TIF legislation has WL officials wondering

Indiana Statehouse (WISH Photo/Marcie Mangan)
Indiana Statehouse (WISH Photo/Marcie Mangan)

WEST LAFAYETTE, Ind. (WLFI) – Tax increment finance, or TIF districts, are developed by local government to create tax incentives to bring development to the area. Money in the districts is then used for projects that would improve economic development in the area.

“Within the last couple of years [a] TIF district has helped build Cumberland Avenue phase one, Cumberland Avenue phase two, and this year we are going to spend money on Cumberland Avenue phase three,” West Lafayette Redevelopment Commission President Larry Oates said.

Oates said the Cumberland Avenue project is just one of several projects three TIF districts in the city have helped fund. Others include fire station three and Wabash Landing.

The city created two more TIF districts last month along the new U.S. 231 corridor.

Oates said a bill that could dissolve three of the city’s TIF districts makes no sense. Senate Bill 118 says any TIF district created before 1994 that does not have any debt will be dissolved in 2025.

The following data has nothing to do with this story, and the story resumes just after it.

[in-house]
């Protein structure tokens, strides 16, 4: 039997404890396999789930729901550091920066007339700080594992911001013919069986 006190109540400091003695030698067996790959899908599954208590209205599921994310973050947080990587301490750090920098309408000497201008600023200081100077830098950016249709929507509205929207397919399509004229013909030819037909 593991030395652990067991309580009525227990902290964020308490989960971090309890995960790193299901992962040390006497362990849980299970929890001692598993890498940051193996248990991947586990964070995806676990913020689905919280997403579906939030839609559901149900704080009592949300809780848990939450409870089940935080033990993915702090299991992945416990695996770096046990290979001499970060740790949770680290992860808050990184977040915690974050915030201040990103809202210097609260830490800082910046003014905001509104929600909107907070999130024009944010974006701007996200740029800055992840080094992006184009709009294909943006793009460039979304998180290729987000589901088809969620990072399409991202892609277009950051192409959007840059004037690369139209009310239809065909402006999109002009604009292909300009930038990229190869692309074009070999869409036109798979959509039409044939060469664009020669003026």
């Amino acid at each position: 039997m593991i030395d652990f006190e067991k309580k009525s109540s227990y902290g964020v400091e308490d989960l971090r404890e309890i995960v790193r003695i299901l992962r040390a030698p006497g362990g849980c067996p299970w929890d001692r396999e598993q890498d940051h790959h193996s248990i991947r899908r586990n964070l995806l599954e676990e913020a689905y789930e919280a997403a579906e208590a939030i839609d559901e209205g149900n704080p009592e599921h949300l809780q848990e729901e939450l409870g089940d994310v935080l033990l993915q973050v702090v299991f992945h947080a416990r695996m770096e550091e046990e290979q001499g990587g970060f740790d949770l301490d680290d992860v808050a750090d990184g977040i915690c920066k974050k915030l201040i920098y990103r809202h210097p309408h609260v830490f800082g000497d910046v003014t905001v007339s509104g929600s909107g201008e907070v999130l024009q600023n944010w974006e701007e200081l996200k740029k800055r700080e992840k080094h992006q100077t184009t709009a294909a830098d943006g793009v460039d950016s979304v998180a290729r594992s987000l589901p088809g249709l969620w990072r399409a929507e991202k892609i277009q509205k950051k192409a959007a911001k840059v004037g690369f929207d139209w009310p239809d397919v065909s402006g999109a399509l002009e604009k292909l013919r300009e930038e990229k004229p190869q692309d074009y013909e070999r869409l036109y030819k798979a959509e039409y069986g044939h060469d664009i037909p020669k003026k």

“I don’t know if [legislators] know what it really does, but it forces TIF districts to take on more debt,” Oates said. “Here in West Lafayette we managed to do all these road projects and stuff using current funding methods, not bonding anything.”

Republican Senator Ron Alting (District 22) said there has been a push among legislators to control TIF districts after they saw some get out of hand. Alting voted against the bill.

“Of 92 counties if you have a couple that abuse the TIF districts, go after the local elected officials who administrate it, who collect it, who vote on how all the monies are funded, that’s where the punishment could go, but don’t punish all the other 90 counties,” Alting said.

“The specific one is down in the Carmel area,” Oates said. “The Carmel TIF districts almost went bankrupt had their city council not stepped in and backstopped their TIF bonds.”

The bill passed both the house and senate. Oates said if the city’s TIF districts dissolve new ones can be created, but it takes close to a decade for a TIF to develop money for development.

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